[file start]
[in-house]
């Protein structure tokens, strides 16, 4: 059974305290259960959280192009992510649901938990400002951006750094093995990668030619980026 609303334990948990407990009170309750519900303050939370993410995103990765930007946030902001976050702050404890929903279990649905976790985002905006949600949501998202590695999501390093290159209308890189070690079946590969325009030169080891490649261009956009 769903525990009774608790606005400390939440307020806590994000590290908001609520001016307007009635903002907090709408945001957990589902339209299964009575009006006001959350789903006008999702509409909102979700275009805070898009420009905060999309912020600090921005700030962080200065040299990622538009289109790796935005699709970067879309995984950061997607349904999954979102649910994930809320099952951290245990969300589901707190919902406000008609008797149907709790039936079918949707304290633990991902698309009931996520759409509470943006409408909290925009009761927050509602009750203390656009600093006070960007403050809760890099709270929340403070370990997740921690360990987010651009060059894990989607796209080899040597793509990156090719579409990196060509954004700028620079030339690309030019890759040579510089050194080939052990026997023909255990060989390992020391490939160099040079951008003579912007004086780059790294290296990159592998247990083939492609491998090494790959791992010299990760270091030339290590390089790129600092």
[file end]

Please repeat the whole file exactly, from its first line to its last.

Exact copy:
[in-house]
């Protein structure tokens, strides 16, 4: 059974305290259960959280192009992510649901938990400002951006750094093995990668030619980026 609303334990948990407990009170309750519900303050939370993410995103990765930007946030902001976050702050404890929903279990649905976790985002905006949600949501998202590695999501390093290159209308890189070690079946590969325009030169080891490649261009956009 769903525990009774608790606005400390939440307020806590994000590290908001609520001016307007009635903002907090709408945001957990589902339209299964009575009006006001959350789903006008999702509409909102979700275009805070898009420009905060999309912020600090921005700030962080200065040299990622538009289109790796935005699709970067879309995984950061997607349904999954979102649910994930809320099952951290245990969300589901707190919902406000008609008797149907709790039936079918949707304290633990991902698309009931996520759409509470943006409408909290925009009761927050509602009750203390656009600093006070960007403050809760890099709270929340403070370990997740921690360990987010651009060059894990989607796209080899040597793509990156090719579409990196060509954004700028620079030339690309030019890759040579510089050194080939052990026997023909255990060989390992020391490939160099040079951008003579912007004086780059790294290296990159592998247990083939492609491998090494790959791992010299990760270091030339290590390089790129600092």